While Diwali celebrations are held throughout the fall, the holiday’s actual date is Oct. 19. Also called Deepavali, it’s an autumn harvest festival held just before the Hindu new year. Celebrations include lighting oil lamps or candles called diyas to symbolize “a victory of knowledge over ignorance, light over darkness, good over evil,” said Bhasin.
    The Diwali celebration at Disney California Adventure Park in Anaheim, Calif., includes performances of traditional Indian dances and a Bollywood dance party for guests. It’s part of a festival of holidays at the theme park reflecting cultural traditions from around the world. The Disney festival begins Nov. 10 and runs through Jan. 7.
    San Antonio has one of the nation’s largest city-sponsored celebrations of Diwali, drawing more than 15,000 people each year. The 2017 event, scheduled for Nov. 4 at La Villita, a historic arts village, will be its ninth annual Diwali celebration with Indian dance, entertainment, food, crafts, fireworks and the release of lighted candles into the San Antonio River along the city’s River Walk.
    New York City’s Rubin Museum will mark Diwali with an overnight Ragas Live Festival featuring more than 50 Indian classical musicians performing amid the museum’s collection of sacred Himalayan art. The event begins Oct. 21 at 10 a.m. and continues all day and night through Oct. 22 at 10 a.m. Chai and mango lassis will be served, visitors will have access to all the galleries, and pop-up events like meditation and sunrise prayer will be offered. Special tickets will be sold for the opportunity to sleep beneath the artwork.
    Other places hosting Diwali celebrations include Cary, N.C., in Regency Park, Oct. 14; Flushing Town Hall, Queens borough of New York City, Oct. 29; the Seattle Center, Oct. 21; the Dulles Expo center in Chantilly, Va., Oct. 7-8; and Memorial Park in Cupertino, Calif., Sept. 30.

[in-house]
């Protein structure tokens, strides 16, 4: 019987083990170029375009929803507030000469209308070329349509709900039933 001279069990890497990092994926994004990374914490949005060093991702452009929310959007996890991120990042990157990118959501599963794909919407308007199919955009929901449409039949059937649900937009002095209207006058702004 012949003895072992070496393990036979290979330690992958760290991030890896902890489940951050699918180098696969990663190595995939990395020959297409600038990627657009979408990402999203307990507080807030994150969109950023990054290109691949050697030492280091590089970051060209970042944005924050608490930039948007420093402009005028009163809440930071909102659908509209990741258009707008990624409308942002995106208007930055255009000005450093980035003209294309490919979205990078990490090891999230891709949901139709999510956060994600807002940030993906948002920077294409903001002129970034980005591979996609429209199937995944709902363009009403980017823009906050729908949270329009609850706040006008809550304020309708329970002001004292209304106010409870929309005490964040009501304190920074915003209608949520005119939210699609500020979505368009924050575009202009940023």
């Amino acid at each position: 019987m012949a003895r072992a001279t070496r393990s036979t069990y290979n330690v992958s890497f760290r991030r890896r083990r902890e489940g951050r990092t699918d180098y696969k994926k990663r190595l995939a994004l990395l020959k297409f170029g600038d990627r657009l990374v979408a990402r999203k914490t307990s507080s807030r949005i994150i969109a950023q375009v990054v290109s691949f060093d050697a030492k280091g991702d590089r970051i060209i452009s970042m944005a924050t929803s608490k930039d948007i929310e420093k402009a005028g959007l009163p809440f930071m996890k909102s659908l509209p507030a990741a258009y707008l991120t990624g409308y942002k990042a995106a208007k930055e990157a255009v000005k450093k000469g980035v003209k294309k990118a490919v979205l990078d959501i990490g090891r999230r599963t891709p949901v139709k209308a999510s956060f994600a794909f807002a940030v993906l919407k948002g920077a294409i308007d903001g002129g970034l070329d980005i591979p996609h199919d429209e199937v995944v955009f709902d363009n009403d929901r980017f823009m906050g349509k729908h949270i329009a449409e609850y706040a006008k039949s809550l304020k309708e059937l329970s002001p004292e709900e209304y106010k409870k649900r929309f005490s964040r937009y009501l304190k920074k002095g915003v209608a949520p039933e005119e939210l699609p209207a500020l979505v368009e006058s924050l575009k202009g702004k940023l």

In Columbus, Ohio, the Ohio History Center is hosting a photo exhibit about the city’s fast-growing population of immigrants from Nepal, Bhutan and India, with a Diwali event Oct. 8.
    Bhasin said Diwali’s message is particularly timely now. “It is extremely important to be together and showcase to the world, not only Indians, but the entire immigrant community, to be together with Americans and to show the world we are one, we are all the same human beings,” she said.

    Veda Nath Mohabir

  • Veda Nath Mohabir  On October 13, 2017 at 10:24 am

    Forgot to mention that the image shown is of Lord Ganesha not Mother Lakshmi.
    Here are numerous images of the beneficent Goddess.


  • Dhanpaul Narine  On October 14, 2017 at 12:53 am

    Vedaji thanks for pointing it out. Hope to see you tomorrow if you are around. All the best.

  • Veda Nath Mohabir  On October 14, 2017 at 12:21 pm

    Unfortunately, Dhanpaulji, I won’t be there physically, but will spiritually, as I am holed-up in Toronto. Hope the parade has a large turnout and spread positive vibes and inner Light.
    Next week, Oct21, the Toronto Arya Samaj will hold its annual Diwali concert at the Vedic Cultural Ctre which will also feature the musical “Hesperus 1838” commemorating the abolition of Indian indentureship on this the centenary year. Hesperus was one of two ships that landed in then British Guiana in May 1838.